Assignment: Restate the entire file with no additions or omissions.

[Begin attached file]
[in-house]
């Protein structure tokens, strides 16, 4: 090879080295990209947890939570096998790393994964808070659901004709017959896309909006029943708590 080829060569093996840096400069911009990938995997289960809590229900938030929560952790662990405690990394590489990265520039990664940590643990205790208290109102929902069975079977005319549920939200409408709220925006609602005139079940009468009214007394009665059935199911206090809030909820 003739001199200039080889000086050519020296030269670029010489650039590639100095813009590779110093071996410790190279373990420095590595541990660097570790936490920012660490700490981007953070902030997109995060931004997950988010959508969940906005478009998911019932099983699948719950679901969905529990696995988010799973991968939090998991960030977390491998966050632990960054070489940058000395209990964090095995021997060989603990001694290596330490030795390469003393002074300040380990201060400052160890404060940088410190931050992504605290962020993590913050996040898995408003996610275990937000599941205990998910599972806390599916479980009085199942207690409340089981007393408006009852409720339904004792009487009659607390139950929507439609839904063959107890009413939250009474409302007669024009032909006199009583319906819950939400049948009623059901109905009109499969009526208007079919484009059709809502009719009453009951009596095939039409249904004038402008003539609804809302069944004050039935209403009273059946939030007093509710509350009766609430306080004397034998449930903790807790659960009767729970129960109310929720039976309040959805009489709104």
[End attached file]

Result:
[in-house]
């Protein structure tokens, strides 16, 4: 090879080295990209947890939570096998790393994964808070659901004709017959896309909006029943708590 080829060569093996840096400069911009990938995997289960809590229900938030929560952790662990405690990394590489990265520039990664940590643990205790208290109102929902069975079977005319549920939200409408709220925006609602005139079940009468009214007394009665059935199911206090809030909820 003739001199200039080889000086050519020296030269670029010489650039590639100095813009590779110093071996410790190279373990420095590595541990660097570790936490920012660490700490981007953070902030997109995060931004997950988010959508969940906005478009998911019932099983699948719950679901969905529990696995988010799973991968939090998991960030977390491998966050632990960054070489940058000395209990964090095995021997060989603990001694290596330490030795390469003393002074300040380990201060400052160890404060940088410190931050992504605290962020993590913050996040898995408003996610275990937000599941205990998910599972806390599916479980009085199942207690409340089981007393408006009852409720339904004792009487009659607390139950929507439609839904063959107890009413939250009474409302007669024009032909006199009583319906819950939400049948009623059901109905009109499969009526208007079919484009059709809502009719009453009951009596095939039409249904004038402008003539609804809302069944004050039935209403009273059946939030007093509710509350009766609430306080004397034998449930903790807790659960009767729970129960109310929720039976309040959805009489709104």